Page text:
Bruce Dean

Bruce Dean

Posted on 02/25/2008

Photo taken on February 25, 2008

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Reflection Reflection


Bruce Dean
Professional Recreationalist
iPod Touch
Salvador Dali
The Persistence of Memory
La persistencia de la memoria

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La persistencia de la iPod memoria

La persistencia de la iPod memoria
Tribute to the iPod Touch & Salvador Dali's surreal painting "The Persistence of Memory"

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Surrealism is a cultural movement and artistic style that was founded in 1924 by André Breton. Surrealism style uses visual imagery from the subconscious mind to create art without the intention of logical comprehensibility.

The movement was begun primarily in Europe, centered in Paris, and attracted many of the members of the Dada community. Influenced by the psychoanalytical work of Freud and Jung, there are similarities between the Surrealist movement and the Symbolist movement of the late 19th century.

Some of the greatest artists of the 20th century became involved in the Surrealist movement, and the group included Giorgio de Chirico, Man Ray, René Magritte, and many others.

The Surrealist movement eventually spread across the globe, and has influenced artistic endeavors from painting and sculpture to pop music and film directing.

The greatest known Surrealist artist is the world famous Salvador Dali.

The Persistence of Memory (Salvador Dali)

La persistencia de la memoria (1931) or The Persistence of Memory is the most famous painting by artist Salvador Dalí. The painting has also been popularly known as Soft Watches, Droopy Watches, The Persistence of Time or Melting Clocks.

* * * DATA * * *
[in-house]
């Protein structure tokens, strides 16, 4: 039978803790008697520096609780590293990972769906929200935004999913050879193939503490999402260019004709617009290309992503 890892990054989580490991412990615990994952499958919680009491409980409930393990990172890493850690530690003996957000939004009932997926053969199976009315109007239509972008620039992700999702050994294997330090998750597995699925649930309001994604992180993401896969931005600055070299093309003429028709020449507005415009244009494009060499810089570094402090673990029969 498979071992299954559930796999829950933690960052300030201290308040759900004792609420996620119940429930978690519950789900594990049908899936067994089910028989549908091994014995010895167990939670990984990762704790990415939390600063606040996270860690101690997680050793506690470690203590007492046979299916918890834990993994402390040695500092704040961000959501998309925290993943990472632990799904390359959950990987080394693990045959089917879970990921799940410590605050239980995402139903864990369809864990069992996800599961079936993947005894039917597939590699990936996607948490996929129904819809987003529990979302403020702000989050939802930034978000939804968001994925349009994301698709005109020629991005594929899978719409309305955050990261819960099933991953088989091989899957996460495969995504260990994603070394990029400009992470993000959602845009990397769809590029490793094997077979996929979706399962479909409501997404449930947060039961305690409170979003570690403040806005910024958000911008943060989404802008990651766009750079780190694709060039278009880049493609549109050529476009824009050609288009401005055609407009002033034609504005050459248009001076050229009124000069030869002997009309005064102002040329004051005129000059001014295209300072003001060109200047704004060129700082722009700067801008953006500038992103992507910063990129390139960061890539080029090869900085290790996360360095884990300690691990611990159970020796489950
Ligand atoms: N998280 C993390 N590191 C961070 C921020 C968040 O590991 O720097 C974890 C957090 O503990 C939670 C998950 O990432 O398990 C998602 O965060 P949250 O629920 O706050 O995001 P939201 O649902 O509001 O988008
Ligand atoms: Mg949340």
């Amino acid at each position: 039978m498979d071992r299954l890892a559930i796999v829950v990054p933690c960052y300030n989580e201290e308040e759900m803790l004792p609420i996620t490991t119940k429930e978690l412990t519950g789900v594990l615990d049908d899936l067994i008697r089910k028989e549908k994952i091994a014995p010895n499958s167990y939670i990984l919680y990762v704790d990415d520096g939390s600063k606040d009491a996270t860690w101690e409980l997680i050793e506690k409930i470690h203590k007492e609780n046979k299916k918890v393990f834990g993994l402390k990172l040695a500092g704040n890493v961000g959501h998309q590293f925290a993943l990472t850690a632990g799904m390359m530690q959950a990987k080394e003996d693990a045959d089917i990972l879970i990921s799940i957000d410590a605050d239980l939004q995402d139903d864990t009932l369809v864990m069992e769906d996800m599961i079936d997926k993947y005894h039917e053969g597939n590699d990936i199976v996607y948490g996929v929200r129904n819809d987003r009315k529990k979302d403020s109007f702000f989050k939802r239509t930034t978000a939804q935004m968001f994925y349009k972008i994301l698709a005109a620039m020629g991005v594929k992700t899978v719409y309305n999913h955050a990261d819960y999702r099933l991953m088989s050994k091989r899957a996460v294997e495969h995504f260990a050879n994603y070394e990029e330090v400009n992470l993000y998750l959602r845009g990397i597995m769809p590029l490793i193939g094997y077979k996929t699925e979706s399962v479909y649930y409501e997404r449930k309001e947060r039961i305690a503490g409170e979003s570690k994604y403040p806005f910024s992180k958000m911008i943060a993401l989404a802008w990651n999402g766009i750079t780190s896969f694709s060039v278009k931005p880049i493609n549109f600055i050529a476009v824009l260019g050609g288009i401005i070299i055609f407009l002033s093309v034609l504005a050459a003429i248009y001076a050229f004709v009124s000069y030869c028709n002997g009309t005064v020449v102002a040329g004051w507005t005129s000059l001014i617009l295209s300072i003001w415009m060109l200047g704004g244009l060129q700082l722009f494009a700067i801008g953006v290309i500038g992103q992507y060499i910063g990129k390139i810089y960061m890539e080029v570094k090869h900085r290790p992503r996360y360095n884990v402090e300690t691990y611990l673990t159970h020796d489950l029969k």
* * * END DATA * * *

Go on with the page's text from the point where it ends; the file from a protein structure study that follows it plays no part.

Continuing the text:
The well-known surrealistic piece introduced the image of the soft melting pocket watch. It epitomizes Dalí's theory of 'softness' and 'hardness', which was central to his thinking at the time.

Although fundamentally part of Dalí's Freudian phase, the imagery predicts his transition to the scientific phase, which occurred after the dropping of the atomic bomb in 1945. The imagery can be read as a graphic illustration of Einstein's theory of relativity, depicting gravity distorting time.

It is possible to recognize a human figure in the middle of the composition, in the strange "monster" that Dalí used in several period pieces to represent himself - the abstract form becoming something of a self portrait, reappearing frequently in his work.

In general the tree means life, but, in this case, it has the same function as the rest of the elements in the picture: to impress anxiety and, in a certain way, terror, although it is likely that it was conceived as a functional element on which to drape one of the watches. The golden cliffs in the upper right hand corner are reminiscent of Dalí's homeland, Spain, and are derived from the rocks and cliffs at Cape Creus, where the Pyrenees meet the sea. It was there that Dalí and his wife Gala went for solitude


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